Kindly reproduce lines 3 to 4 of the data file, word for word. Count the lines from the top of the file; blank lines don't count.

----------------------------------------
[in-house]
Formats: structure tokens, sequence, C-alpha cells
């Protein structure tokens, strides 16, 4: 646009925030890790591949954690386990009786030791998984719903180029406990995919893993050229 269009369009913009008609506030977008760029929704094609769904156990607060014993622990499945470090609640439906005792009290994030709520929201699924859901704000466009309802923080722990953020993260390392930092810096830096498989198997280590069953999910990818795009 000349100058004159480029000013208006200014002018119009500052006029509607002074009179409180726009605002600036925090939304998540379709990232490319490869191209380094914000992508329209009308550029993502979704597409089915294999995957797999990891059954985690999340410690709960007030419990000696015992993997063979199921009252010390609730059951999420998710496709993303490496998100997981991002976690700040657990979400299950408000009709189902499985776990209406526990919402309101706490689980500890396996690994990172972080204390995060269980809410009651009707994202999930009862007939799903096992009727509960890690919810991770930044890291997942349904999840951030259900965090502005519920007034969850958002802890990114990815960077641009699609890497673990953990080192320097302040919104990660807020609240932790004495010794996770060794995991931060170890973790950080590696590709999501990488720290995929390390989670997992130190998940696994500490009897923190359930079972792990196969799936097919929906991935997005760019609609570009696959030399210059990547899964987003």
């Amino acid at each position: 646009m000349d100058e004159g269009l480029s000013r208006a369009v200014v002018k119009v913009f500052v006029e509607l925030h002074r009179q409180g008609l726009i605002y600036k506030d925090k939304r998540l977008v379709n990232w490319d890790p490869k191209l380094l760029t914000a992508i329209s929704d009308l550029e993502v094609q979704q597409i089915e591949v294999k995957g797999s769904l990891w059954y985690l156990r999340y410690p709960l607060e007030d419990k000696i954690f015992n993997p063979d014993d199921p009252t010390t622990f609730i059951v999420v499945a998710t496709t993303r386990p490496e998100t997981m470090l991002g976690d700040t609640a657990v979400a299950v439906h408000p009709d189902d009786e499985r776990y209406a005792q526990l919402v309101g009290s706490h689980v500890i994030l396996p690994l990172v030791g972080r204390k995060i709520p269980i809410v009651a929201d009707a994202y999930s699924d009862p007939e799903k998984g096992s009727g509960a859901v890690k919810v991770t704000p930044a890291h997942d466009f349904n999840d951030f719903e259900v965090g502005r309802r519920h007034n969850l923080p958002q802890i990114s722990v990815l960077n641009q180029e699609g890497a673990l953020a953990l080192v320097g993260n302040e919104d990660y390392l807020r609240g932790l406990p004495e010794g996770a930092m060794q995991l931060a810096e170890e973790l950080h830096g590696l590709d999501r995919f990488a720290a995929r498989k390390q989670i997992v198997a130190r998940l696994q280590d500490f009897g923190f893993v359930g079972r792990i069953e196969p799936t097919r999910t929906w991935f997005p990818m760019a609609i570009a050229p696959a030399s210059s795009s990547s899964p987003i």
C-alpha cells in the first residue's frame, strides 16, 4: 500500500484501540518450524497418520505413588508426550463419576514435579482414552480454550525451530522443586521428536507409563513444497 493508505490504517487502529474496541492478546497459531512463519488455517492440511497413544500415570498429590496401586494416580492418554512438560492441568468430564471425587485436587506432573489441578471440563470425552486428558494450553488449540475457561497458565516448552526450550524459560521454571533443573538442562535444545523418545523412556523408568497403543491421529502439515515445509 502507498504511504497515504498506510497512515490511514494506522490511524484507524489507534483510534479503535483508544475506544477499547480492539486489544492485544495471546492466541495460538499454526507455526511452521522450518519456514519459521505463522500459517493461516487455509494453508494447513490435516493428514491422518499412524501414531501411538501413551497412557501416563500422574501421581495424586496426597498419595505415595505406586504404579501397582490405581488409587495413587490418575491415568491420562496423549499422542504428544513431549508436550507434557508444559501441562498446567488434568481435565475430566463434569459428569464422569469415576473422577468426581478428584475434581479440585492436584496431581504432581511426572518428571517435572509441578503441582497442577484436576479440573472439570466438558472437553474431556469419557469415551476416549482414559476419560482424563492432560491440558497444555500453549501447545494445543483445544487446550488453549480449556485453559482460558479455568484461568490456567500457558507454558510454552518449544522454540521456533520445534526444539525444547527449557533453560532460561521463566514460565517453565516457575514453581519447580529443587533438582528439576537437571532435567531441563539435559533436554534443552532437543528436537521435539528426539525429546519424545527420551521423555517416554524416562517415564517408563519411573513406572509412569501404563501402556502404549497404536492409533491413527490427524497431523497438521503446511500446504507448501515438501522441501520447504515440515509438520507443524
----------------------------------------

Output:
């Protein structure tokens, strides 16, 4: 646009925030890790591949954690386990009786030791998984719903180029406990995919893993050229 269009369009913009008609506030977008760029929704094609769904156990607060014993622990499945470090609640439906005792009290994030709520929201699924859901704000466009309802923080722990953020993260390392930092810096830096498989198997280590069953999910990818795009 000349100058004159480029000013208006200014002018119009500052006029509607002074009179409180726009605002600036925090939304998540379709990232490319490869191209380094914000992508329209009308550029993502979704597409089915294999995957797999990891059954985690999340410690709960007030419990000696015992993997063979199921009252010390609730059951999420998710496709993303490496998100997981991002976690700040657990979400299950408000009709189902499985776990209406526990919402309101706490689980500890396996690994990172972080204390995060269980809410009651009707994202999930009862007939799903096992009727509960890690919810991770930044890291997942349904999840951030259900965090502005519920007034969850958002802890990114990815960077641009699609890497673990953990080192320097302040919104990660807020609240932790004495010794996770060794995991931060170890973790950080590696590709999501990488720290995929390390989670997992130190998940696994500490009897923190359930079972792990196969799936097919929906991935997005760019609609570009696959030399210059990547899964987003």
């Amino acid at each position: 646009m000349d100058e004159g269009l480029s000013r208006a369009v200014v002018k119009v913009f500052v006029e509607l925030h002074r009179q409180g008609l726009i605002y600036k506030d925090k939304r998540l977008v379709n990232w490319d890790p490869k191209l380094l760029t914000a992508i329209s929704d009308l550029e993502v094609q979704q597409i089915e591949v294999k995957g797999s769904l990891w059954y985690l156990r999340y410690p709960l607060e007030d419990k000696i954690f015992n993997p063979d014993d199921p009252t010390t622990f609730i059951v999420v499945a998710t496709t993303r386990p490496e998100t997981m470090l991002g976690d700040t609640a657990v979400a299950v439906h408000p009709d189902d009786e499985r776990y209406a005792q526990l919402v309101g009290s706490h689980v500890i994030l396996p690994l990172v030791g972080r204390k995060i709520p269980i809410v009651a929201d009707a994202y999930s699924d009862p007939e799903k998984g096992s009727g509960a859901v890690k919810v991770t704000p930044a890291h997942d466009f349904n999840d951030f719903e259900v965090g502005r309802r519920h007034n969850l923080p958002q802890i990114s722990v990815l960077n641009q180029e699609g890497a673990l953020a953990l080192v320097g993260n302040e919104d990660y390392l807020r609240g932790l406990p004495e010794g996770a930092m060794q995991l931060a810096e170890e973790l950080h830096g590696l590709d999501r995919f990488a720290a995929r498989k390390q989670i997992v198997a130190r998940l696994q280590d500490f009897g923190f893993v359930g079972r792990i069953e196969p799936t097919r999910t929906w991935f997005p990818m760019a609609i570009a050229p696959a030399s210059s795009s990547s899964p987003i």